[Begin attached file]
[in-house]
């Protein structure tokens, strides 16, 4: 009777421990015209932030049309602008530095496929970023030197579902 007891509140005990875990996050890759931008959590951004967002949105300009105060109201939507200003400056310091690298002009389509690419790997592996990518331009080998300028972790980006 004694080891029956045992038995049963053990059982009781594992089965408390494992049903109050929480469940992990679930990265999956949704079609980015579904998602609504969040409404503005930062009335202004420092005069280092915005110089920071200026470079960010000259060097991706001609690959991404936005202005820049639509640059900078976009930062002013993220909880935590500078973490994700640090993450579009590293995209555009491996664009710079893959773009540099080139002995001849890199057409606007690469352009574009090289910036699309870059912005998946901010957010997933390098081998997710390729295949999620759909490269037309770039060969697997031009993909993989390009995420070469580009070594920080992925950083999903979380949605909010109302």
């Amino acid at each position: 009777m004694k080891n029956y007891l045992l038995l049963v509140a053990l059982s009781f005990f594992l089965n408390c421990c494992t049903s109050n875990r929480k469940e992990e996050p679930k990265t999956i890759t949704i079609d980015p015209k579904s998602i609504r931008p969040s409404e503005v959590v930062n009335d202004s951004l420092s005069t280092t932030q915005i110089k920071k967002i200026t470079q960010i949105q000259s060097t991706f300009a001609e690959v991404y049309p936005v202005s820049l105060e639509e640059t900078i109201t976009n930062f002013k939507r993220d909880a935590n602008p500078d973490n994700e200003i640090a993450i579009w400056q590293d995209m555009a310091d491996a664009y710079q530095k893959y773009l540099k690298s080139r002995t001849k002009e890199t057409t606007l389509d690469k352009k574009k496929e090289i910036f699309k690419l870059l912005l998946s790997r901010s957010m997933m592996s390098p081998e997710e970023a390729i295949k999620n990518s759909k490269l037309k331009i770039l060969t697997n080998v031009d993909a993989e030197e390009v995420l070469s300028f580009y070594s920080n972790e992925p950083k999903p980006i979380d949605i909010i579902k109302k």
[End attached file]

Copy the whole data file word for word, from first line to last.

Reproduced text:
[in-house]
């Protein structure tokens, strides 16, 4: 009777421990015209932030049309602008530095496929970023030197579902 007891509140005990875990996050890759931008959590951004967002949105300009105060109201939507200003400056310091690298002009389509690419790997592996990518331009080998300028972790980006 004694080891029956045992038995049963053990059982009781594992089965408390494992049903109050929480469940992990679930990265999956949704079609980015579904998602609504969040409404503005930062009335202004420092005069280092915005110089920071200026470079960010000259060097991706001609690959991404936005202005820049639509640059900078976009930062002013993220909880935590500078973490994700640090993450579009590293995209555009491996664009710079893959773009540099080139002995001849890199057409606007690469352009574009090289910036699309870059912005998946901010957010997933390098081998997710390729295949999620759909490269037309770039060969697997031009993909993989390009995420070469580009070594920080992925950083999903979380949605909010109302």
């Amino acid at each position: 009777m004694k080891n029956y007891l045992l038995l049963v509140a053990l059982s009781f005990f594992l089965n408390c421990c494992t049903s109050n875990r929480k469940e992990e996050p679930k990265t999956i890759t949704i079609d980015p015209k579904s998602i609504r931008p969040s409404e503005v959590v930062n009335d202004s951004l420092s005069t280092t932030q915005i110089k920071k967002i200026t470079q960010i949105q000259s060097t991706f300009a001609e690959v991404y049309p936005v202005s820049l105060e639509e640059t900078i109201t976009n930062f002013k939507r993220d909880a935590n602008p500078d973490n994700e200003i640090a993450i579009w400056q590293d995209m555009a310091d491996a664009y710079q530095k893959y773009l540099k690298s080139r002995t001849k002009e890199t057409t606007l389509d690469k352009k574009k496929e090289i910036f699309k690419l870059l912005l998946s790997r901010s957010m997933m592996s390098p081998e997710e970023a390729i295949k999620n990518s759909k490269l037309k331009i770039l060969t697997n080998v031009d993909a993989e030197e390009v995420l070469s300028f580009y070594s920080n972790e992925p950083k999903p980006i979380d949605i909010i579902k109302k």